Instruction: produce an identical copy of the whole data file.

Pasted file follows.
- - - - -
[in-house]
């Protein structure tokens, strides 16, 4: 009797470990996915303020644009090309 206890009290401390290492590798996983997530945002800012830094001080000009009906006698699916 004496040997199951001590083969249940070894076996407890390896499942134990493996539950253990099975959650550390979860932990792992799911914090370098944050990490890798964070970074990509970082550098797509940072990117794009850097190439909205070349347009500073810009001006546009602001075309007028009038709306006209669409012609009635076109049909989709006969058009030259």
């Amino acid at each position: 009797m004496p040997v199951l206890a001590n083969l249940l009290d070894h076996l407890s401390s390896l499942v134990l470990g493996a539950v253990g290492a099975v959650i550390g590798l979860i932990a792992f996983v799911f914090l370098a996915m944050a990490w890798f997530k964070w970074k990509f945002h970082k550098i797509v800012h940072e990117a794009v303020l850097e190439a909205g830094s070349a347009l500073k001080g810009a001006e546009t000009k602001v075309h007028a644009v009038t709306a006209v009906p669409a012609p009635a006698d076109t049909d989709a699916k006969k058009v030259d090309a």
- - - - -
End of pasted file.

[in-house]
């Protein structure tokens, strides 16, 4: 009797470990996915303020644009090309 206890009290401390290492590798996983997530945002800012830094001080000009009906006698699916 004496040997199951001590083969249940070894076996407890390896499942134990493996539950253990099975959650550390979860932990792992799911914090370098944050990490890798964070970074990509970082550098797509940072990117794009850097190439909205070349347009500073810009001006546009602001075309007028009038709306006209669409012609009635076109049909989709006969058009030259």
């Amino acid at each position: 009797m004496p040997v199951l206890a001590n083969l249940l009290d070894h076996l407890s401390s390896l499942v134990l470990g493996a539950v253990g290492a099975v959650i550390g590798l979860i932990a792992f996983v799911f914090l370098a996915m944050a990490w890798f997530k964070w970074k990509f945002h970082k550098i797509v800012h940072e990117a794009v303020l850097e190439a909205g830094s070349a347009l500073k001080g810009a001006e546009t000009k602001v075309h007028a644009v009038t709306a006209v009906p669409a012609p009635a006698d076109t049909d989709a699916k006969k058009v030259d090309a």